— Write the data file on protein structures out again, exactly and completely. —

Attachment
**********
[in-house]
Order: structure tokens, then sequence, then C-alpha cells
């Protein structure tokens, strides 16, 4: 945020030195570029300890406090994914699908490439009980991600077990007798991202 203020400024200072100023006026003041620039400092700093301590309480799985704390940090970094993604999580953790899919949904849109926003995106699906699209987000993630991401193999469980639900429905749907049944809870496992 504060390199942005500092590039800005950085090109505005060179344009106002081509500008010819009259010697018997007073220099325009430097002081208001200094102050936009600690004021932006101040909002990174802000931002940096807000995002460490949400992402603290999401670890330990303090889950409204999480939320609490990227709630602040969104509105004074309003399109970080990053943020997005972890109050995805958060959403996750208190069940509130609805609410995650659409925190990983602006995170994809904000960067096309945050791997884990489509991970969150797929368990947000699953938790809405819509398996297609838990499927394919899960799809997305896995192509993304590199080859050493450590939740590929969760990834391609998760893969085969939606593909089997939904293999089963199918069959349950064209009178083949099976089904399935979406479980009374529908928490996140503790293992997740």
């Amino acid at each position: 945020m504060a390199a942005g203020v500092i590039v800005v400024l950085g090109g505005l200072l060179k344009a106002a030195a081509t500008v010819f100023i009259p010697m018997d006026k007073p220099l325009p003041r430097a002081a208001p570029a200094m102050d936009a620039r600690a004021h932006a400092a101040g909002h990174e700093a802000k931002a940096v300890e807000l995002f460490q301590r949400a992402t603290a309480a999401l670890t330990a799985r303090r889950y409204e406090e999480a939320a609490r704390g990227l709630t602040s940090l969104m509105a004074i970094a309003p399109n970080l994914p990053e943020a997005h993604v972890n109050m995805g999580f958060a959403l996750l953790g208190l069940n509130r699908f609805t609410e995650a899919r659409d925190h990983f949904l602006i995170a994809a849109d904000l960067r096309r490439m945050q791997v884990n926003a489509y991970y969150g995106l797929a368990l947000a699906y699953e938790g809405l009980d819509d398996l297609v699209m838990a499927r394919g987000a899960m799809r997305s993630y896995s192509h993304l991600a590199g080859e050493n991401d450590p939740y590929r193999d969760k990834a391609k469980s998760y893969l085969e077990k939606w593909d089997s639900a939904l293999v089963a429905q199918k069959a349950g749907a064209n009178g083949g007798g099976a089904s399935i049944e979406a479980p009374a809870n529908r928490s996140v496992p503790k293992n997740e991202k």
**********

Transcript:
[in-house]
Order: structure tokens, then sequence, then C-alpha cells
């Protein structure tokens, strides 16, 4: 945020030195570029300890406090994914699908490439009980991600077990007798991202 203020400024200072100023006026003041620039400092700093301590309480799985704390940090970094993604999580953790899919949904849109926003995106699906699209987000993630991401193999469980639900429905749907049944809870496992 504060390199942005500092590039800005950085090109505005060179344009106002081509500008010819009259010697018997007073220099325009430097002081208001200094102050936009600690004021932006101040909002990174802000931002940096807000995002460490949400992402603290999401670890330990303090889950409204999480939320609490990227709630602040969104509105004074309003399109970080990053943020997005972890109050995805958060959403996750208190069940509130609805609410995650659409925190990983602006995170994809904000960067096309945050791997884990489509991970969150797929368990947000699953938790809405819509398996297609838990499927394919899960799809997305896995192509993304590199080859050493450590939740590929969760990834391609998760893969085969939606593909089997939904293999089963199918069959349950064209009178083949099976089904399935979406479980009374529908928490996140503790293992997740």
């Amino acid at each position: 945020m504060a390199a942005g203020v500092i590039v800005v400024l950085g090109g505005l200072l060179k344009a106002a030195a081509t500008v010819f100023i009259p010697m018997d006026k007073p220099l325009p003041r430097a002081a208001p570029a200094m102050d936009a620039r600690a004021h932006a400092a101040g909002h990174e700093a802000k931002a940096v300890e807000l995002f460490q301590r949400a992402t603290a309480a999401l670890t330990a799985r303090r889950y409204e406090e999480a939320a609490r704390g990227l709630t602040s940090l969104m509105a004074i970094a309003p399109n970080l994914p990053e943020a997005h993604v972890n109050m995805g999580f958060a959403l996750l953790g208190l069940n509130r699908f609805t609410e995650a899919r659409d925190h990983f949904l602006i995170a994809a849109d904000l960067r096309r490439m945050q791997v884990n926003a489509y991970y969150g995106l797929a368990l947000a699906y699953e938790g809405l009980d819509d398996l297609v699209m838990a499927r394919g987000a899960m799809r997305s993630y896995s192509h993304l991600a590199g080859e050493n991401d450590p939740y590929r193999d969760k990834a391609k469980s998760y893969l085969e077990k939606w593909d089997s639900a939904l293999v089963a429905q199918k069959a349950g749907a064209n009178g083949g007798g099976a089904s399935i049944e979406a479980p009374a809870n529908r928490s996140v496992p503790k293992n997740e991202k």